It had already been a hectic 3 days in and around Paris, but we were off to Bayeux to see the beaches of Normandy. Each of us got to pick 1 “can’t miss thing” they wanted to see. Cindy’s was Normandy. We had purchased a 15 day Euro Rail pass before we left home and this would be our first day experiencing the European Rail system. We got to the train station early, got our pass validated and headed to the platform. We found the train, took a seat, and waited and waited. No one else was on the train and then the lights went out. We were on the wrong train, one that wasn’t leaving anytime soon. Jumped off that train asked for help and was directed to the correct platform. It was a bit intimidating at first but we soon got the hang of the trains and schedules and figuring out platforms. We sat with a lady from Paris that spoke very good English. She had been an exchange student in Ohio in the early 70s. She told us that she once met Bill Clinton and she was sure he was ogling her. When she got up to throw something away, I said, I was sure she was going to show us a picture of her cat, cuz she seems like a cat lady. She came back, sat down and pulled out a picture of the cat she wants to adopt. LOL…we decided to catch up on some much needed sleep and took turns at taking pictures.
The town of Bayeux is a wonderful little village. It is a bit of a walk to the center of town, but has a beautiful church and surroundings.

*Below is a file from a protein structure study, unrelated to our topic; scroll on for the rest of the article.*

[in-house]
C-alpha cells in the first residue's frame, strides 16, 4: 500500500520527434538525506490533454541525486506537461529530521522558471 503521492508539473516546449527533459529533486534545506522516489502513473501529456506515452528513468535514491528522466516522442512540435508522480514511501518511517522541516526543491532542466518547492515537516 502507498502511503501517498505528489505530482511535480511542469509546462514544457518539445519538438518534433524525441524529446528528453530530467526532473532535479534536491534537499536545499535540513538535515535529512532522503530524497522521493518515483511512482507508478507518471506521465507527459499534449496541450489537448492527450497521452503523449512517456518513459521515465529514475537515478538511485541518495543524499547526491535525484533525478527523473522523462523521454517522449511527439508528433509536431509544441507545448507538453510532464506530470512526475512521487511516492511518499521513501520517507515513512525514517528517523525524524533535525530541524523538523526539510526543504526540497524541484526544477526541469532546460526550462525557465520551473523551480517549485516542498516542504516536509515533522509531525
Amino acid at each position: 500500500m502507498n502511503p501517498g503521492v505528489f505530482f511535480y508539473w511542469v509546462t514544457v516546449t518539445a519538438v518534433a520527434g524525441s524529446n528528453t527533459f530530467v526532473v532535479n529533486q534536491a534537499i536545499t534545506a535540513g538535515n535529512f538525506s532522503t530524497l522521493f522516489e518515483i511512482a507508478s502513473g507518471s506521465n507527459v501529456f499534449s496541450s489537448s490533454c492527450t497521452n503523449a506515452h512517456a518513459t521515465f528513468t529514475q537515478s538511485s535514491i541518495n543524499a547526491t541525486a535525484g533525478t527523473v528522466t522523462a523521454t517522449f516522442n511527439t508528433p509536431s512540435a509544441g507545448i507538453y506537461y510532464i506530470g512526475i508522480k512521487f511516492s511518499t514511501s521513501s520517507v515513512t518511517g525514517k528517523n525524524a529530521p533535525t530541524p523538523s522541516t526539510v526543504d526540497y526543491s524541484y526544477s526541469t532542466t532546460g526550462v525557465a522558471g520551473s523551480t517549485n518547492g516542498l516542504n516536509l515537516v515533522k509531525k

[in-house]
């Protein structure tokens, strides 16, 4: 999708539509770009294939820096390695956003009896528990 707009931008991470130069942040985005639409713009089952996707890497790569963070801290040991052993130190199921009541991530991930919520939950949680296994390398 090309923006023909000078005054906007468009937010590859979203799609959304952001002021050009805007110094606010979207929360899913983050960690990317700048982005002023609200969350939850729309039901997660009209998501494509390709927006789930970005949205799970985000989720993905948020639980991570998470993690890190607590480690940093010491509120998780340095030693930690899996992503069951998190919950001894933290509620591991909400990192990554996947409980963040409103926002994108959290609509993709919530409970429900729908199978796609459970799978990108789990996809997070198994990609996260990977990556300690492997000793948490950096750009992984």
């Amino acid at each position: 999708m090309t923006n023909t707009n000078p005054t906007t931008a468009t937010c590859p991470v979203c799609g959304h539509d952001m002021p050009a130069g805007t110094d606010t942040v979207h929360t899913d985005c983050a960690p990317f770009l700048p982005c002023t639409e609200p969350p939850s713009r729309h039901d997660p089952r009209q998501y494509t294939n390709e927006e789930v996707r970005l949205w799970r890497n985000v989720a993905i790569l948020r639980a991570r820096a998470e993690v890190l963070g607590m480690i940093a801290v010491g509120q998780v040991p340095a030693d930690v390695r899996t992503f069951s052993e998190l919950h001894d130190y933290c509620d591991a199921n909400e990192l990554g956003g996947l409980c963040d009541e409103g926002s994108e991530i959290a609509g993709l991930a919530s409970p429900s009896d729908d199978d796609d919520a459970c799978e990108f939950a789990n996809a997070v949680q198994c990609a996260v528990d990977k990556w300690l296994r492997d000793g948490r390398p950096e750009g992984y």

We met our tour guide Romain and we set off for our first stop of du Hawk Point.
Pointe du Hawk was one of the areas fought over during the Normandy invasion.
The Rangers were supposed to be at a different beach, but the tide took them to this area. It is a pretty rough, steep climb from the ocean.
Their supply boat sank, so they were on their own for 2 days, 225 landed, 90 survived.
The area on top of the bluff used to be flat but is now scarred with bomb craters. The US Navy had bombed the area thinking that is was occupied by the German military.
The gunnery shelter
A few pictures of the inside of the fortifications that Germany had built.
We headed to Omaha Beach. 32,000 men landed, including the US 29th Infantry. It was a National Guard unit on it’s first deployment. That unit suffered 90% casualty rate. In all 1100 men died in the invasion, with 1/3 occurring at Omaha Beach. After hearing everything that went wrong on that June day, it is amazing that the Allied forces won the battle. Romain did an excellent job of explaining the battle, using pictures as well and drawing a map in the sand.
The beach used to be very rocky, but is now covered by sand.
Some of the portable bridges that were used in the invasion.
Next we headed to the Normandy American cemetary and Memorial. Originally there were 12 temporary cemetaries that were combined into 2…4410 buried at St. James and 9387 buried at Colleville aka NACM. The average age of a soldier buried at NACM is 21 years old. Soldiers from both World War I and II are buried here.
The wall lists the names of missing soldiers.
It was very somber looking at all the white wooden crosses….
Visitors bring flowers to put on the graves. We found this very touching tribute.
Teddy Roosevelt, a President of the United States in the early 1900s, has 2 sons buried here. One from World War I and one from World War II.
The memorial is very simple but moving. We also were able to watch the retrieving of the flag.
It had been a very informative, emotional, and patriotic day. So glad we took the time and made the effort to go.
We took the train back to Paris and headed to the Eiffel Tower, for our last view as well as the light show that occurs at the top of the hour.
It had been a very full 4 days in the Paris region. Day 6 we are heading to Belgium.